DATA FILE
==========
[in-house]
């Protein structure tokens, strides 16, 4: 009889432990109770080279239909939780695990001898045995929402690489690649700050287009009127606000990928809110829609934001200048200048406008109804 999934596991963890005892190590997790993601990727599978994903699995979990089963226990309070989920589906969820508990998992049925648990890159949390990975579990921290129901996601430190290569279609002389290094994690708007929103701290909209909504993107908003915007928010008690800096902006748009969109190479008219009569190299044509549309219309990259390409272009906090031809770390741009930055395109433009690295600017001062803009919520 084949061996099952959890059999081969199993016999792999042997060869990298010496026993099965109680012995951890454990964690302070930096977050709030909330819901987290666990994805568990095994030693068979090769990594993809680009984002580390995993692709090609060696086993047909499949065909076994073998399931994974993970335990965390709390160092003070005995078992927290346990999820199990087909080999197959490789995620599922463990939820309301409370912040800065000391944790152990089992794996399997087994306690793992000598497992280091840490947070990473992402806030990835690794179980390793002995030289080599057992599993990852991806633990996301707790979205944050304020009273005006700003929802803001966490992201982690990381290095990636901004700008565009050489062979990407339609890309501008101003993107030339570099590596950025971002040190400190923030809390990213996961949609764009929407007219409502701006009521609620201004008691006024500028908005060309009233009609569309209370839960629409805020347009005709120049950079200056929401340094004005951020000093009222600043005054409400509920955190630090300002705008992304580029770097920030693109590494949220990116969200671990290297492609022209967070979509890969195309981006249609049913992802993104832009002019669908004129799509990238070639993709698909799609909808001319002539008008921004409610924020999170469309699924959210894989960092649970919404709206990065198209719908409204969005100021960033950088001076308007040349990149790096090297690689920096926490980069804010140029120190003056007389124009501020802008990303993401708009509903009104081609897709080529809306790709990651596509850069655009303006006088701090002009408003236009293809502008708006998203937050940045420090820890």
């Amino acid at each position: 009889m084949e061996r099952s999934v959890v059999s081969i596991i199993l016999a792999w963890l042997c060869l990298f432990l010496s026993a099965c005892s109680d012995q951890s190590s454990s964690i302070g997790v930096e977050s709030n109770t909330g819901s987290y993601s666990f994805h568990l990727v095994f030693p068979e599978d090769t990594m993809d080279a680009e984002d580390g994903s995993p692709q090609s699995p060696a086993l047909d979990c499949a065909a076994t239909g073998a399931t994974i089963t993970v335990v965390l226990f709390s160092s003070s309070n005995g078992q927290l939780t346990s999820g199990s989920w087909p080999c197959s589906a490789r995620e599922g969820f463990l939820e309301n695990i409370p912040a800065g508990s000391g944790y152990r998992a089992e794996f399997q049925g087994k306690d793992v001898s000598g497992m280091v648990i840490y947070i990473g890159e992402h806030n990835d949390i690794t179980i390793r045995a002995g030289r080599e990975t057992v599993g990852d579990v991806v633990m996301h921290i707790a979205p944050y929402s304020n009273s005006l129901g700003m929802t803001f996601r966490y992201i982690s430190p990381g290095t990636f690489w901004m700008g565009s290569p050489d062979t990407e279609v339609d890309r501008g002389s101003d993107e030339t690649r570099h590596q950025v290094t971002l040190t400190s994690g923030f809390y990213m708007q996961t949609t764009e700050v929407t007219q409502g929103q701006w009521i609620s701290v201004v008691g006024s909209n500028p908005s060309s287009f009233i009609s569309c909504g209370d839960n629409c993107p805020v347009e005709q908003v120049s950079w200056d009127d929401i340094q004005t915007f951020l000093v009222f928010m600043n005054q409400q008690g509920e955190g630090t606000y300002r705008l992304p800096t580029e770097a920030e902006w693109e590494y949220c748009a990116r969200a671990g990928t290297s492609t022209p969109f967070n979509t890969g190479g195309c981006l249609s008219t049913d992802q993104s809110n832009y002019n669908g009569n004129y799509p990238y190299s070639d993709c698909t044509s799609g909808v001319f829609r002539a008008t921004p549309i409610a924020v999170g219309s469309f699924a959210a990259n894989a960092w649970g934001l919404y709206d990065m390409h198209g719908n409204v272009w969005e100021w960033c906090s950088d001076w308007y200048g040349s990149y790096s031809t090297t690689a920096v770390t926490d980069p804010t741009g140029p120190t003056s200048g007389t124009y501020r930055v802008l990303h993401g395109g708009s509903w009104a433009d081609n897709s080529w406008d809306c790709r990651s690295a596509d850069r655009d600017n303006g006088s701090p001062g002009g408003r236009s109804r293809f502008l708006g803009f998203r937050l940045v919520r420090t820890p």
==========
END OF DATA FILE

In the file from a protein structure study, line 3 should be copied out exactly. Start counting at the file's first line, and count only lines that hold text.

């Amino acid at each position: 009889m084949e061996r099952s999934v959890v059999s081969i596991i199993l016999a792999w963890l042997c060869l990298f432990l010496s026993a099965c005892s109680d012995q951890s190590s454990s964690i302070g997790v930096e977050s709030n109770t909330g819901s987290y993601s666990f994805h568990l990727v095994f030693p068979e599978d090769t990594m993809d080279a680009e984002d580390g994903s995993p692709q090609s699995p060696a086993l047909d979990c499949a065909a076994t239909g073998a399931t994974i089963t993970v335990v965390l226990f709390s160092s003070s309070n005995g078992q927290l939780t346990s999820g199990s989920w087909p080999c197959s589906a490789r995620e599922g969820f463990l939820e309301n695990i409370p912040a800065g508990s000391g944790y152990r998992a089992e794996f399997q049925g087994k306690d793992v001898s000598g497992m280091v648990i840490y947070i990473g890159e992402h806030n990835d949390i690794t179980i390793r045995a002995g030289r080599e990975t057992v599993g990852d579990v991806v633990m996301h921290i707790a979205p944050y929402s304020n009273s005006l129901g700003m929802t803001f996601r966490y992201i982690s430190p990381g290095t990636f690489w901004m700008g565009s290569p050489d062979t990407e279609v339609d890309r501008g002389s101003d993107e030339t690649r570099h590596q950025v290094t971002l040190t400190s994690g923030f809390y990213m708007q996961t949609t764009e700050v929407t007219q409502g929103q701006w009521i609620s701290v201004v008691g006024s909209n500028p908005s060309s287009f009233i009609s569309c909504g209370d839960n629409c993107p805020v347009e005709q908003v120049s950079w200056d009127d929401i340094q004005t915007f951020l000093v009222f928010m600043n005054q409400q008690g509920e955190g630090t606000y300002r705008l992304p800096t580029e770097a920030e902006w693109e590494y949220c748009a990116r969200a671990g990928t290297s492609t022209p969109f967070n979509t890969g190479g195309c981006l249609s008219t049913d992802q993104s809110n832009y002019n669908g009569n004129y799509p990238y190299s070639d993709c698909t044509s799609g909808v001319f829609r002539a008008t921004p549309i409610a924020v999170g219309s469309f699924a959210a990259n894989a960092w649970g934001l919404y709206d990065m390409h198209g719908n409204v272009w969005e100021w960033c906090s950088d001076w308007y200048g040349s990149y790096s031809t090297t690689a920096v770390t926490d980069p804010t741009g140029p120190t003056s200048g007389t124009y501020r930055v802008l990303h993401g395109g708009s509903w009104a433009d081609n897709s080529w406008d809306c790709r990651s690295a596509d850069r655009d600017n303006g006088s701090p001062g002009g408003r236009s109804r293809f502008l708006g803009f998203r937050l940045v919520r420090t820890p």